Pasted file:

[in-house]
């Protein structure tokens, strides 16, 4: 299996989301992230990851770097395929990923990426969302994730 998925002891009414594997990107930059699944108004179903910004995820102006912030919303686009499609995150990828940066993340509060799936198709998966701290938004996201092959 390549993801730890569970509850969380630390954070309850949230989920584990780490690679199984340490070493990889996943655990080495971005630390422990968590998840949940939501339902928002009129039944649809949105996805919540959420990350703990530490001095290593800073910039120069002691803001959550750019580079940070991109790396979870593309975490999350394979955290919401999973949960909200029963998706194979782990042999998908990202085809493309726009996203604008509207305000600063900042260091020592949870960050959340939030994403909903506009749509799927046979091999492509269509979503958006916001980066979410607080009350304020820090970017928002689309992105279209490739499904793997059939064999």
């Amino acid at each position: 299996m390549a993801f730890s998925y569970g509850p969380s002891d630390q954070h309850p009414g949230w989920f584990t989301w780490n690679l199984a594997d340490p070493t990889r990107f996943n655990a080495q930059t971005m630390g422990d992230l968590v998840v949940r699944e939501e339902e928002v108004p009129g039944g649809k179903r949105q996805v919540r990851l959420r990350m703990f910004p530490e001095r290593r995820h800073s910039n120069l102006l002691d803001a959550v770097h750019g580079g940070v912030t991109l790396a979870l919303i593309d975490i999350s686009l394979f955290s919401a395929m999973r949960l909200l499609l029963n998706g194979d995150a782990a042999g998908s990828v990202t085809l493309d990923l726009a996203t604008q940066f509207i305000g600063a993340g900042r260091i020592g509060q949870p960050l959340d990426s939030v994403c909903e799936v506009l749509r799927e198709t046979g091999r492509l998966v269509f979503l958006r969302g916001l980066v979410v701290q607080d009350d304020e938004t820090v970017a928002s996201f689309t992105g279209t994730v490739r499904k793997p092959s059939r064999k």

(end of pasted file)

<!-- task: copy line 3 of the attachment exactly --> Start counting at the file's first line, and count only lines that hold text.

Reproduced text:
């Amino acid at each position: 299996m390549a993801f730890s998925y569970g509850p969380s002891d630390q954070h309850p009414g949230w989920f584990t989301w780490n690679l199984a594997d340490p070493t990889r990107f996943n655990a080495q930059t971005m630390g422990d992230l968590v998840v949940r699944e939501e339902e928002v108004p009129g039944g649809k179903r949105q996805v919540r990851l959420r990350m703990f910004p530490e001095r290593r995820h800073s910039n120069l102006l002691d803001a959550v770097h750019g580079g940070v912030t991109l790396a979870l919303i593309d975490i999350s686009l394979f955290s919401a395929m999973r949960l909200l499609l029963n998706g194979d995150a782990a042999g998908s990828v990202t085809l493309d990923l726009a996203t604008q940066f509207i305000g600063a993340g900042r260091i020592g509060q949870p960050l959340d990426s939030v994403c909903e799936v506009l749509r799927e198709t046979g091999r492509l998966v269509f979503l958006r969302g916001l980066v979410v701290q607080d009350d304020e938004t820090v970017a928002s996201f689309t992105g279209t994730v490739r499904k793997p092959s059939r064999k």